The great literary question in the period between the American Revolution and the Civil War concerned the morality of the emerging and powerful publishing industry. Here, Michael Everton explores the tensions inherent in an industry of "cultural bankers" - as Pierre Bourdieu put it - along with authorship, as early print culture in the US was transformed from a gentlemanly pursuit into a hard-nosed modern business.
The Grand Chorus of Complaint takes its name from the uproar in 19th-century US literary circles caused by publishers' focus on reprinting cheap UK imports and putting profit ahead of national literary culture. There ensued a "chronic feud between authors and publishers", Everton recounts, as they fought over how the business should be conducted. Publishers' behaviour reflected challenging economic situations, as in the Civil War era where a difficult market was tackled by "trimming lists and deferring new titles" and, as author Gail Hamilton discovered, by sneakily lowering authors' existing royalty rates - leading to a fight immortalised in her 1870 work A Battle of the Books.
Everton's close reading of the language of complaint in his many fascinating case studies illuminates the precise nature of the author-publisher relationship. Herman Melville suffered the vagaries of the market, with advances refused while he insisted on writing works such as that "wicked book", Moby-Dick. Believing that serious writers should be supported by the trade, Melville described the publisher "as a sort of ogre, whose den is strewn with the bones of authors, and who quaffs wine out of their skulls". In Bartleby, the Scrivener: A Story of Wall Street (1853), he criticised the hypocrisy of antebellum capitalism in applying the language of Christian ethics to ruthless managerial practices.
Most of the problems stemmed from the absence of an international copyright law. This enabled US publishers to reprint popular British books, pay nothing to the author, and sell them at low prices in large numbers at great profit. Home-grown talent was ignored as the latest UK best-sellers were rushed out into the marketplace.
On the other side of the Atlantic, Punch described American publishers as a "pestilent tribe" for profiting unjustly from the labours of others. On a US book tour in February 1848, Charles Dickens sounded off about the immorality of commercial US publishers who made a fortune reprinting his best-selling novels, while he received not one cent.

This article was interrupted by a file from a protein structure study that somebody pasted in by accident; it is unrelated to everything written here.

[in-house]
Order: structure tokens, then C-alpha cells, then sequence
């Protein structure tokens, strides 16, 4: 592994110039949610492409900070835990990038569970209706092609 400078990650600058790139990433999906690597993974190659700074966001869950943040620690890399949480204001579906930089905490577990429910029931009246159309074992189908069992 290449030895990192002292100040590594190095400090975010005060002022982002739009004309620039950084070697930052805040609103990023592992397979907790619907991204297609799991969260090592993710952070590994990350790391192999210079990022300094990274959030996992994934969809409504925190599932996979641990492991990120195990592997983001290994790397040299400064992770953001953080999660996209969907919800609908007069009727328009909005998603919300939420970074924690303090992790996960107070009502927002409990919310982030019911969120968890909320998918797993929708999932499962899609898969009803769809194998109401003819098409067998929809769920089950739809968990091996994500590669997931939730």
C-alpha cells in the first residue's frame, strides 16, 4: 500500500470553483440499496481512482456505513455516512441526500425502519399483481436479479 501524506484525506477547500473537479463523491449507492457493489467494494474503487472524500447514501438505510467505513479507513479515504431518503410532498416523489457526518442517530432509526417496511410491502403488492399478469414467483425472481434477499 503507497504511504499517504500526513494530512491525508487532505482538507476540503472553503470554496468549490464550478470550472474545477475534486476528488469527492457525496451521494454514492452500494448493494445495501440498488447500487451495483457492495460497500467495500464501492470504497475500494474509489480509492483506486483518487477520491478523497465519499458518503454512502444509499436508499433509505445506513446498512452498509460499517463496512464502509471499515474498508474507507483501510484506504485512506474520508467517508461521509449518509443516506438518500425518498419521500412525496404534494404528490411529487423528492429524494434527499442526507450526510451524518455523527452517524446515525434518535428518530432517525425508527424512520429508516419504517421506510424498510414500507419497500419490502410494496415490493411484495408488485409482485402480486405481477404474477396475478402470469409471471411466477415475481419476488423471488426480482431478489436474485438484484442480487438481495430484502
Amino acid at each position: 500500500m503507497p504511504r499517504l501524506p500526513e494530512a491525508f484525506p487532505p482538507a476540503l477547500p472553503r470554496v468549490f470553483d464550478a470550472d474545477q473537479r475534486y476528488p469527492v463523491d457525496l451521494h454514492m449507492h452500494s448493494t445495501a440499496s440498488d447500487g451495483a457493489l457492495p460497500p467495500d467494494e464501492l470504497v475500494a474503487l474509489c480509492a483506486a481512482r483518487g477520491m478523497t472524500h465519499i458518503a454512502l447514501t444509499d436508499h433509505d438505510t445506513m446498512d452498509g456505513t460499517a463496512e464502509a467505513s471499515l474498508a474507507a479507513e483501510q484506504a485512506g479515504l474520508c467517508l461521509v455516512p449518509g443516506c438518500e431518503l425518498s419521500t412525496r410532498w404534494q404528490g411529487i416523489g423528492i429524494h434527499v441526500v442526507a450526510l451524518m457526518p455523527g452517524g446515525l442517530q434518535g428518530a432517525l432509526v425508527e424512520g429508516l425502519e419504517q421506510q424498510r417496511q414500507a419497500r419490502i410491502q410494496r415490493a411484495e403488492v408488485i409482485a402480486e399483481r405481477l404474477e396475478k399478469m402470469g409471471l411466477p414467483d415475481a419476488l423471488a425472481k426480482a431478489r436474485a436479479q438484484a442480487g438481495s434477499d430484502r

A copyright reform movement soon rose up, consisting of a small but vociferous group of authors who, Everton argues, "ignored the reality of literary property". They "cast authors as the persecuted moral authority in a nation ruled...by the economic expediency of businessmen". Everton unpicks the developing discourse of their argument with its focus on the "natural rights" of authors and the author-publisher "war". He shows just how ineffective their hectoring and hyperbolic rhetoric was in changing the minds of the trade, government and readers. Despite reprinting being fully legal, "piracy" became a popular metaphor used by reformers.
More distastefully, they allied the immorality of the book trade with that of the slave trade. However, the view of the public was that this was the "hobbyhorse of a few spoiled authors" and a tax on "the very many who read for the benefit of the very few who write".
In the end it was not being branded as "thieves" or as pathetically submissive to UK cultural imperialism that changed publishers' minds, it was concern about future-proofing their business. Edgar Allan Poe criticised publishers for "unblushingly pick(ing) the pockets of all Europe".
It is an interesting image when we think of the recent Google Books Settlement Agreement furore, the complexity of digital rights and the many discussions to come about the ethics of publishing.
The Grand Chorus of Complaint: Authors and the Business Ethics of American Publishing
By Michael J. Everton. Oxford University Press. 256pp, £40.00. ISBN 9780199751785. Published 7 July 2011